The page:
The sand dunes of Erg Chebbi are a highlight of any tour to Morocco. As the sun rose dramatically over the huge, golden massif, it seemed as if every tourist in Morocco was there to witness the spectacle, but within two hours they were all gone and we were left to enjoy the Desert Sparrows nesting in the cafe walls. In the dunes we found ourselves in the middle of a Desert Warbler territory. The birds responded to our presence by copulating, and then flew directly towards us. The male even appeared to dive-bomb us, later landing on the dunes just a few metres in front of us. We could not have asked for more. The lake was dry this year, so no desert ducks, but the gardens and palmery at Merzouga produced the usual crop of migrants. Strong winds were building up by late morning and we were forced to beat an early retreat.

Heading westwards, admiring gorgeous Blue-cheeked Bee-eaters on the way, we visited the famous Gorge du Todra. Clearly even more famous this year, it was positively heaving with tourists, but the resident Bonelli’s Eagles performed superbly. A single Crimson-winged Finch was less obliging. The name « Tagdilt track » is now synonymous with a superb selection of desert species. This year was no exception, and this uninspiring-looking area quickly produced the exotic Thick-billed Lark – our 14th species of lark for the trip. Other good birds included Black-bellied Sandgrouse, Cream-coloured Coursers, Temminck’s Larks, Red-rumped Wheatears and a splendid Lanner ‘fly-past’, the latter probably well satiated after a breakfast of birds!

As we continued our journey towards the coast, we visited the dramatic gorge at Aoulouz. Although Spanish Sparrows eluded us, a pair of European Rollers performed well, but even these were overshadowed by the local Peregrines. These birds appear to stoop just for fun; having seen a speck in the distance, barely visible with binoculars, we watched one approach directly towards us at a frightening speed and then cross the road not more than three metres from where we were standing, at just one metre above the ground. This was a sight not to be forgotten in a hurry.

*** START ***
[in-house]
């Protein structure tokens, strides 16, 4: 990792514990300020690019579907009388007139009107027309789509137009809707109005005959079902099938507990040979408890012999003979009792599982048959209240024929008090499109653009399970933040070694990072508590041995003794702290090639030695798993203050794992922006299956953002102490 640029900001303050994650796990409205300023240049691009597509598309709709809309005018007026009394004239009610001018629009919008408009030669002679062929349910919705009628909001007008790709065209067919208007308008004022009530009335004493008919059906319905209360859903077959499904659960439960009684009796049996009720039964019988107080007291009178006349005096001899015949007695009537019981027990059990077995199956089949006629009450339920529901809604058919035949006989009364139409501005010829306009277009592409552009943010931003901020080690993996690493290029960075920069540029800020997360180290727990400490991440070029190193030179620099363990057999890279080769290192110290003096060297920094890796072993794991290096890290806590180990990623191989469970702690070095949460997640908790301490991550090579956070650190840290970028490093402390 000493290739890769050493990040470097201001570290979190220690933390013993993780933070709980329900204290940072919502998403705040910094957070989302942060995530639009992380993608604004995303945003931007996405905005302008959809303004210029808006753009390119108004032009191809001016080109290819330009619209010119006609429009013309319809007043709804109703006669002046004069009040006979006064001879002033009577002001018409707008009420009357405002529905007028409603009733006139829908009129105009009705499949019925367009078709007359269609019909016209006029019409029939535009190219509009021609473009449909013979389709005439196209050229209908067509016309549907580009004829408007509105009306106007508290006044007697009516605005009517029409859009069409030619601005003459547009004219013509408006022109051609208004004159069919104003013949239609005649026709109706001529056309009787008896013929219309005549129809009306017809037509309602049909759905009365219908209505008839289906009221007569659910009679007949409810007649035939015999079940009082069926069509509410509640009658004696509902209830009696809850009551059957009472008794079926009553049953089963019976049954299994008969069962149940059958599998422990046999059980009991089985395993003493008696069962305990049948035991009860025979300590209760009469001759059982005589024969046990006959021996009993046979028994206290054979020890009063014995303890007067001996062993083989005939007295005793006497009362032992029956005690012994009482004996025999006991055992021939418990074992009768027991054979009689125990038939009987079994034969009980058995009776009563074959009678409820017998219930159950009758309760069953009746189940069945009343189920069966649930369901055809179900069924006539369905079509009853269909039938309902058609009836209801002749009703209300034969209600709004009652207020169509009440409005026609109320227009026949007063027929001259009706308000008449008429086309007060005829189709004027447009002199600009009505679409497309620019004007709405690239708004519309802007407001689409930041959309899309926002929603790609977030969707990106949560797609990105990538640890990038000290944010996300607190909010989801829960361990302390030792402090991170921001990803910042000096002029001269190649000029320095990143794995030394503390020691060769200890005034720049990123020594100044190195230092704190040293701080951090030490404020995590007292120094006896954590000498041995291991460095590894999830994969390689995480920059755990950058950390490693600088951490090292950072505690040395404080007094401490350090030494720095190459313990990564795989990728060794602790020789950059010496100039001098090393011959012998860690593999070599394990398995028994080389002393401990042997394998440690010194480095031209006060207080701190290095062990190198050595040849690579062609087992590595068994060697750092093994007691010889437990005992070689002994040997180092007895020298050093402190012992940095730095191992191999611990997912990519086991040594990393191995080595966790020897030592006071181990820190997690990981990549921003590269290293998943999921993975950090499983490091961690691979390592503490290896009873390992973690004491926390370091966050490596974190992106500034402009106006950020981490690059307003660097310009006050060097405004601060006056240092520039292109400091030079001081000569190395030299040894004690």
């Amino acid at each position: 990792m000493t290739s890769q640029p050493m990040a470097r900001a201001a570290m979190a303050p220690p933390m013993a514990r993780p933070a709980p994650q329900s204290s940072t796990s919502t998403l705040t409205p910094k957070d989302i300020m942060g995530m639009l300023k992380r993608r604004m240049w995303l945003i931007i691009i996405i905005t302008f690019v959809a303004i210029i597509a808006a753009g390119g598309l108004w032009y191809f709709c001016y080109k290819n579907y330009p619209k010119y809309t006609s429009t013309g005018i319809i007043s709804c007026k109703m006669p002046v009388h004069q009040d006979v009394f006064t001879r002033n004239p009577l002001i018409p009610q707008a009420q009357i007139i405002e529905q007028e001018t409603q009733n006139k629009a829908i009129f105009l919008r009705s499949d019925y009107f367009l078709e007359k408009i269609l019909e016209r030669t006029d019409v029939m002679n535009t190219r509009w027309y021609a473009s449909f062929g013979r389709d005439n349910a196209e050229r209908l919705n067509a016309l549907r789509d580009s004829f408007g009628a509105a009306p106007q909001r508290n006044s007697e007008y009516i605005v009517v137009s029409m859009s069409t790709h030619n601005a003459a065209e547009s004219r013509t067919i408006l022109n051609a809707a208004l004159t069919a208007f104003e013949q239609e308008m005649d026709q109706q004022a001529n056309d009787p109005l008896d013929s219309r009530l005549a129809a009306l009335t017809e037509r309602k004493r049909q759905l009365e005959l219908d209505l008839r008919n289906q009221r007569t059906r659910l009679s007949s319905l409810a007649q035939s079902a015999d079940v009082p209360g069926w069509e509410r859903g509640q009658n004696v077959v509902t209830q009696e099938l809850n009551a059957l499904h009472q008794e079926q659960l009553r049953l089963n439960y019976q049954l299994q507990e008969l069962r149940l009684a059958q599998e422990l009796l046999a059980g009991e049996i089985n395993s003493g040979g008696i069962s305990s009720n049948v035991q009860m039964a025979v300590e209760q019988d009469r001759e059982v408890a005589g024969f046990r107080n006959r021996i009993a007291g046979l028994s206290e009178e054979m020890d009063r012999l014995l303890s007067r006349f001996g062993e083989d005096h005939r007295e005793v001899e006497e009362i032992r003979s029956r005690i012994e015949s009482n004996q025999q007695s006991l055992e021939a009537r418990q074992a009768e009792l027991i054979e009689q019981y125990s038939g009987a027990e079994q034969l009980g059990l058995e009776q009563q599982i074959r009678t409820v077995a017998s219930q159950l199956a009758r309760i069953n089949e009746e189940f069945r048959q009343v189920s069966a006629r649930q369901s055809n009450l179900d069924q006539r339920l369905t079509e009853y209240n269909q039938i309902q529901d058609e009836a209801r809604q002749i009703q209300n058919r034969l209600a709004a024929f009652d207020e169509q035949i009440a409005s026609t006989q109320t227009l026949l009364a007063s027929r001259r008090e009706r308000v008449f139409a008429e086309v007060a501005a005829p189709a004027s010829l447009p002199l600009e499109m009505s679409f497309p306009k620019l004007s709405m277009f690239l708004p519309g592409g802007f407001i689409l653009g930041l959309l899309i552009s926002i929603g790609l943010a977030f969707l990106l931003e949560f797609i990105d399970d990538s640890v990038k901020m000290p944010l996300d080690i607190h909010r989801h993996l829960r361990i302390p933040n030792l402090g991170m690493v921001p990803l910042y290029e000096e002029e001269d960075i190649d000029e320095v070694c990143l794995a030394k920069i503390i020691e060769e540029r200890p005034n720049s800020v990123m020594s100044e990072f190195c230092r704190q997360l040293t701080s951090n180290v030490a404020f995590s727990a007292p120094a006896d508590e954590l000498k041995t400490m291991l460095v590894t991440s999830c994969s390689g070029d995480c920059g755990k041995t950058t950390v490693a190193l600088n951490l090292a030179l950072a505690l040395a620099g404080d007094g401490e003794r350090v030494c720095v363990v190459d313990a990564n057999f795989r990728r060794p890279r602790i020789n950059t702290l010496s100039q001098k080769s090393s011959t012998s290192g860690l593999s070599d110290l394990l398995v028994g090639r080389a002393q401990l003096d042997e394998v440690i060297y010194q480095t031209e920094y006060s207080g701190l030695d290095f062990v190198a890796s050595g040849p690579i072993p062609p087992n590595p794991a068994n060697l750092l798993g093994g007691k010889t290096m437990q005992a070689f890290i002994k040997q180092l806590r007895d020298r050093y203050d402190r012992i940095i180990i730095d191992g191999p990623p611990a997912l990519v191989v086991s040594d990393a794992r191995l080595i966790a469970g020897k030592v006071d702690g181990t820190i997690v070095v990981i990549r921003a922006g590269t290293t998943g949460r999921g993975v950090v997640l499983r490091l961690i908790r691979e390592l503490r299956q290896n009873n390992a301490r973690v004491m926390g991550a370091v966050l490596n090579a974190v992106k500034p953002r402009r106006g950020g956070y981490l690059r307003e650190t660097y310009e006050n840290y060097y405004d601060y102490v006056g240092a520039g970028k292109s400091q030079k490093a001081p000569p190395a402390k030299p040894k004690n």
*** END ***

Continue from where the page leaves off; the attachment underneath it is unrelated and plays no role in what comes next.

After a stopover in the walled city of Taroundant, we finally reached the coast. At Oued Massa we found some obliging Black-crowned Tchagras, a fishing Little Bittern, a flock of Glossy Ibises, a vagrant Great White Egret and our first Audouin’s Gulls. Closer to Agadir, the equally well-known Sous estuary is a haven for waders and terns. The roosting terns numbered many hundreds, but included at least 13 Lesser Crested and also one Royal. The latter is uncommon in spring, but an adult Roseate was an even more unusual find. After dark, we eventually tracked down a Red-necked Nightjar.

It is always good to end a trip with a great day, and just occasionally we are lucky enough to have a really great day. This year, it was a stupendous day! It started with a spectacular seawatch at Cap Rhir. The conditions were not pleasant for birders (low cloud, drizzle, onshore wind), but good for seawatching. Cory’s Shearwaters were passing in their thousands, together with a few Mediterraneans. A single Sooty was a bonus for some, but all managed to get onto several Great, Arctic and Pomarine Skuas. Two Sabine’s Gulls were feeding amongst a flock of terns offshore, but the real highlight was the sight of a whale blow. Whales surface only intermittently, but after prolonged scrutiny of the area concerned, we ended up with no less than four species of cetaceans. There were pods of Common and Bottle-nosed Dolphins, two huge Fin Wales, and even a male Killer Whale. There was clearly good feeding offshore that day, and our Morocco mammal list will never be the same again. We could not linger as we had to find the Bald Ibises. This we managed, not at the usual site, but a little further north; just eight birds feeding in sandy areas close to the road. Our final destination was to look for the Eleonora’s Falcons – our eighth species of falcon for the trip. These aerial acrobats are always a joy to watch and their display was a fabulous finale to an action-packed tour. There had been so many good birds (and a species total of 227), but this time the whales almost stole the show.